RSA DATA SECURITY CONFERENCE, SAN JOSE, CA -- Breaking the previous record of 56 hours, Distributed.Net, a worldwide coalition of computer enthusiasts, worked with the Electronic Frontier Foundation's (EFF) "DES Cracker," a specially designed supercomputer, and a worldwide network of nearly 100,000 PCs on the Internet, to win RSA Data Security's DES Challenge III in a record-breaking 22 hours and 15 minutes. The worldwide computing team deciphered a secret message encrypted with the United States government's Data Encryption Standard (DES) algorithm using commonly available technology. From the floor of the RSA Data Security Conference & Expo, a major data security and cryptography conference being held in San Jose, Calif., EFF's DES Cracker and the Distributed.Net computers were testing 245 billion keys per second when the key was found.
First adopted by the federal government in 1977, the 56-bit DES algorithm is still widely used by financial services and other industries worldwide to protect sensitive on-line applications, despite growing concerns about its vulnerability. RSA has been sponsoring a series of DES-cracking contests to highlight the need for encryption stronger than the current 56-bit standard widely used to secure both U.S. and international commerce.
"As today's demonstration shows, we are quickly reaching the time when anyone with a standard desktop PC can potentially pose a real threat to systems relying on such vulnerable security," said Jim Bidzos, president of RSA Data Security, Inc. "It has been widely known that 56-bit keys, such as those offered by the government's DES standard, offer only marginal protection against a committed adversary. We congratulate Distributed.Net and the EFF for their achievement in breaking DES in record-breaking time."
As part of the contest, RSA awarded a $10,000 prize to the winners at a special ceremony held during the RSA Conference. The goal of this DES Challenge contest was not only to recover the secret key used to DES-encrypt a plain-text message, but to do so faster than previous winners in the series. As before, a cash prize was awarded for the first correct entry received. The amount of the prize was based on how quickly the key was recovered.
"The diversity, volume and growth in participation that we have seen at Distributed.Net not only demonstrates the incredible power of distributed computing as a tool, but also underlines the fact that concern over cryptography controls is widespread," said David McNett, co-founder of Distributed.Net.
"EFF believes strongly in providing the public and industry with reliable and honest evaluations of the security offered by DES. We hope the result of today's DES Cracker demonstration delivers a wake-up call to those who still believe DES offers adequate security," said John Gilmore, EFF co-founder and project leader. "The government's current encryption policies favoring DES risk the security of the national and world infrastructure."
The Electronic Frontier Foundation began its investigation into DES cracking in 1997 to determine just how easily and cheaply a hardware-based DES Cracker (i.e., a code-breaking machine to crack the DES code) could be constructed.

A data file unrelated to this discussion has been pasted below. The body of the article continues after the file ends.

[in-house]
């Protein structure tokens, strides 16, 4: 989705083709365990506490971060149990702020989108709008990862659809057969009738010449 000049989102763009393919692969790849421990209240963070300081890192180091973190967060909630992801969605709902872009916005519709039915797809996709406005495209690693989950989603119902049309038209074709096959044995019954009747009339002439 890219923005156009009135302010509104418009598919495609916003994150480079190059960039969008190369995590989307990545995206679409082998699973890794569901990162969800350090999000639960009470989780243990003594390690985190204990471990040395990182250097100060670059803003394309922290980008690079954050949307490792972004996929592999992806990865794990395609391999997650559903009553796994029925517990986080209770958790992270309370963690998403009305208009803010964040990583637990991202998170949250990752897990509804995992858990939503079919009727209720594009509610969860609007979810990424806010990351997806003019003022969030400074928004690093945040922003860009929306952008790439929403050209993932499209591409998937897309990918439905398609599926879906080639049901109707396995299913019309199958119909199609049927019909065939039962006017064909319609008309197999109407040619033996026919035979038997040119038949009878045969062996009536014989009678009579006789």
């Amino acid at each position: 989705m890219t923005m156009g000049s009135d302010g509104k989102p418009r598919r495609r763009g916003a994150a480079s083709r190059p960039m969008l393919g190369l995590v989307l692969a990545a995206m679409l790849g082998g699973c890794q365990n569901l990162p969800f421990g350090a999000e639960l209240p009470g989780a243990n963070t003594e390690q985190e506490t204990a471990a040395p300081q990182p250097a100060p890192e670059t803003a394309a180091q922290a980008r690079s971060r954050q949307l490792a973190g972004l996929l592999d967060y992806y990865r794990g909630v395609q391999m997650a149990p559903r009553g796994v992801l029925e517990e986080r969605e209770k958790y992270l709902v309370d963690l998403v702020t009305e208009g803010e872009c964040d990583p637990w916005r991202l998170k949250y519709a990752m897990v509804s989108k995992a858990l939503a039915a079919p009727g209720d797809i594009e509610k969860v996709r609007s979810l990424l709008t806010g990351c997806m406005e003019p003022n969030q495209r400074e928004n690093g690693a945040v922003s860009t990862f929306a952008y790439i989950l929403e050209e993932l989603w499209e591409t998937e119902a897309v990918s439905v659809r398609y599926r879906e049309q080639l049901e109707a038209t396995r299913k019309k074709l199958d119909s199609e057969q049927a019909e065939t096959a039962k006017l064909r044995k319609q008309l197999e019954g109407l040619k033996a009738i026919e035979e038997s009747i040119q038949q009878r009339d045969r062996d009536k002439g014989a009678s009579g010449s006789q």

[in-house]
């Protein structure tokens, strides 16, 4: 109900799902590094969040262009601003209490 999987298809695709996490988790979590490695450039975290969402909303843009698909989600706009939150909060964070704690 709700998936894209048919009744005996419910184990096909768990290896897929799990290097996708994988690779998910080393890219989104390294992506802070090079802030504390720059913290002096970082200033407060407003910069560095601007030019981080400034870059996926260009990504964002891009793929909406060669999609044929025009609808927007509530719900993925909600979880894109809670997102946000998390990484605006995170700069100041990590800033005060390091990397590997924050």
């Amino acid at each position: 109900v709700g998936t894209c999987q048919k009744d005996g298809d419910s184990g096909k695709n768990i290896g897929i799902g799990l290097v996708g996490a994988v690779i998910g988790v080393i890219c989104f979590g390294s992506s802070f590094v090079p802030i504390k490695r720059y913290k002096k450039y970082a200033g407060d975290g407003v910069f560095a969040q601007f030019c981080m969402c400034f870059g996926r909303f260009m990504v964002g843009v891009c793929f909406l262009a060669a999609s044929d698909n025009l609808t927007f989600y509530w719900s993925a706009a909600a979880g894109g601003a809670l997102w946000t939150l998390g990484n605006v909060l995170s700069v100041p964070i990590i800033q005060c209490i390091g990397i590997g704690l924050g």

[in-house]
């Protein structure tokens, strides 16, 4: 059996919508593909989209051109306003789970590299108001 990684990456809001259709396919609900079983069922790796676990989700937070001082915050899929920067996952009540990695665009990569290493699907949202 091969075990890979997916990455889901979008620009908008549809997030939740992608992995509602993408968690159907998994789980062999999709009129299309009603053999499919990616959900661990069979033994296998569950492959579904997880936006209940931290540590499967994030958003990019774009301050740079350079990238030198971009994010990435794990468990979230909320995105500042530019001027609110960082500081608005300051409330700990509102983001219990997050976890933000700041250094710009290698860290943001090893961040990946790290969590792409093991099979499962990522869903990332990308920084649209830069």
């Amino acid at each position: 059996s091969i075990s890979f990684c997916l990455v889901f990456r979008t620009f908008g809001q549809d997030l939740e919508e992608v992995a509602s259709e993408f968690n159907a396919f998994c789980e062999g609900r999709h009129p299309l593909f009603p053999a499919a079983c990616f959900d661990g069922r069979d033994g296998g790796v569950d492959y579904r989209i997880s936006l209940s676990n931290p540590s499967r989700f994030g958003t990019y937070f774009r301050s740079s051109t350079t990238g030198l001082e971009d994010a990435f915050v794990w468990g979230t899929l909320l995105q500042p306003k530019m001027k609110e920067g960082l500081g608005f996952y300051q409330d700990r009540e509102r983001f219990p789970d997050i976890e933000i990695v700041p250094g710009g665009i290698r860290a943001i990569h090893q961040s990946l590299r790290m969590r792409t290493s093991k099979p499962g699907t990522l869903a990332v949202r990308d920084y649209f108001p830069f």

Less than one year later and for well under U.S. $250,000, the EFF, using its DES Cracker, entered and won the RSA DES Challenge II-2 competition in less than 3 days, proving that DES is not very secure and that such a machine is inexpensive to design and build.
"Our combined worldwide team searched more than 240 billion keys every second for nearly 23 hours before we found the right 56-bit key to decrypt theanswer to the RSA Challenge [III], which was 'See you in Rome (second AES Conference, March 22-23, 1999),'" said Gilmore. The reason this message was chosen is that the Advanced Encryption Standard (AES) initiative proposes replacing DES using encryption keys of at least 128 bits.
RSA's original DES Challenge was launched in January 1997 with the aim of demonstrating that DES offers only marginal protection against a committed adversary. This was confirmed when a team led by Rocke Verser of Loveland, Colorado recovered the secret key in 96 days, winning DES Challenge I. Since that time, improved technology has made much faster exhaustive search efforts possible. In February 1998, Distributed.Net won RSA's DES Challenge II-1 with a 41-day effort, and in July, the Electronic Frontier Foundation (EFF) won RSA's DES Challenge II-2 when it cracked the DES message in 56 hours.
EFF has prepared a background document on the EFF DES Cracker, which includes the foreword by Whitfield Diffie to "Cracking DES." See http://www.eff.org/DEScracker/. The book can be ordered for worldwide delivery from O'Reilly & Associates at http://www.ora.com/catalog/crackdes, +1 800 998 9938, or +1 707 829 0515.
The Electronic Frontier Foundation is one of the leading civil liberties organizations devoted to ensuring that the Internet remains the world's first truly global vehicle for free speech, and that the privacy and security of all on-line communication is preserved. Founded in 1990 as a nonprofit, public interest organization, EFF is based in San Francisco, California. EFF maintains an extensive archive of information on encryption policy, privacy, and free speech at http://www.eff.org.
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